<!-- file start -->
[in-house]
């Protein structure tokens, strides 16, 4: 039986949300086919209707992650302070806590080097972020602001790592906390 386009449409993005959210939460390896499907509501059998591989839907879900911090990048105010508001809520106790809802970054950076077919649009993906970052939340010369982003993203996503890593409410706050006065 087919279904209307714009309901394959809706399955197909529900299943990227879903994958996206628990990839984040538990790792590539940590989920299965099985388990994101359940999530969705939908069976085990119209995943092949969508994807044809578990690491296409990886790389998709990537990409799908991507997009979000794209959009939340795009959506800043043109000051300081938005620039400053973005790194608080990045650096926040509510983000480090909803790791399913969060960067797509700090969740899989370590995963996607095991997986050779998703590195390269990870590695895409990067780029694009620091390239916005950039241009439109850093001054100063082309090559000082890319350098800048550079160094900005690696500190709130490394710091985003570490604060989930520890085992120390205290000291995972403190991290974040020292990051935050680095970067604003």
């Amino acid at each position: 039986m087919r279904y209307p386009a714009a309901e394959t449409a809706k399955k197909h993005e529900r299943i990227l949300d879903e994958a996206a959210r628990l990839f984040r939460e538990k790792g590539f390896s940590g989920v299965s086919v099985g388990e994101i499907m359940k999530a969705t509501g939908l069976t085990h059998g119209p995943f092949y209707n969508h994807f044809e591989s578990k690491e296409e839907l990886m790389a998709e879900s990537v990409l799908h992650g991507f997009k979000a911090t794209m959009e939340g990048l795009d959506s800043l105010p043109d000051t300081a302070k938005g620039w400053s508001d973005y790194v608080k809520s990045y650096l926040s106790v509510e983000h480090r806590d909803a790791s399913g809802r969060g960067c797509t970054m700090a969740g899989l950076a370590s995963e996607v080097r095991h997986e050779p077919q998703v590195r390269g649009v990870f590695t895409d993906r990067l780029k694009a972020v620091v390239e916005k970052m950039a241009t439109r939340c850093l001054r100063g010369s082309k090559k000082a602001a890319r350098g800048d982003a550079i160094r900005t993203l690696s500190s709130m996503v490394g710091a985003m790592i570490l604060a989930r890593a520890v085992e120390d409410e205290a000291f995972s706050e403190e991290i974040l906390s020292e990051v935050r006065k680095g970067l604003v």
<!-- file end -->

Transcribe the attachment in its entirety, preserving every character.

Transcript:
[in-house]
């Protein structure tokens, strides 16, 4: 039986949300086919209707992650302070806590080097972020602001790592906390 386009449409993005959210939460390896499907509501059998591989839907879900911090990048105010508001809520106790809802970054950076077919649009993906970052939340010369982003993203996503890593409410706050006065 087919279904209307714009309901394959809706399955197909529900299943990227879903994958996206628990990839984040538990790792590539940590989920299965099985388990994101359940999530969705939908069976085990119209995943092949969508994807044809578990690491296409990886790389998709990537990409799908991507997009979000794209959009939340795009959506800043043109000051300081938005620039400053973005790194608080990045650096926040509510983000480090909803790791399913969060960067797509700090969740899989370590995963996607095991997986050779998703590195390269990870590695895409990067780029694009620091390239916005950039241009439109850093001054100063082309090559000082890319350098800048550079160094900005690696500190709130490394710091985003570490604060989930520890085992120390205290000291995972403190991290974040020292990051935050680095970067604003």
């Amino acid at each position: 039986m087919r279904y209307p386009a714009a309901e394959t449409a809706k399955k197909h993005e529900r299943i990227l949300d879903e994958a996206a959210r628990l990839f984040r939460e538990k790792g590539f390896s940590g989920v299965s086919v099985g388990e994101i499907m359940k999530a969705t509501g939908l069976t085990h059998g119209p995943f092949y209707n969508h994807f044809e591989s578990k690491e296409e839907l990886m790389a998709e879900s990537v990409l799908h992650g991507f997009k979000a911090t794209m959009e939340g990048l795009d959506s800043l105010p043109d000051t300081a302070k938005g620039w400053s508001d973005y790194v608080k809520s990045y650096l926040s106790v509510e983000h480090r806590d909803a790791s399913g809802r969060g960067c797509t970054m700090a969740g899989l950076a370590s995963e996607v080097r095991h997986e050779p077919q998703v590195r390269g649009v990870f590695t895409d993906r990067l780029k694009a972020v620091v390239e916005k970052m950039a241009t439109r939340c850093l001054r100063g010369s082309k090559k000082a602001a890319r350098g800048d982003a550079i160094r900005t993203l690696s500190s709130m996503v490394g710091a985003m790592i570490l604060a989930r890593a520890v085992e120390d409410e205290a000291f995972s706050e403190e991290i974040l906390s020292e990051v935050r006065k680095g970067l604003v």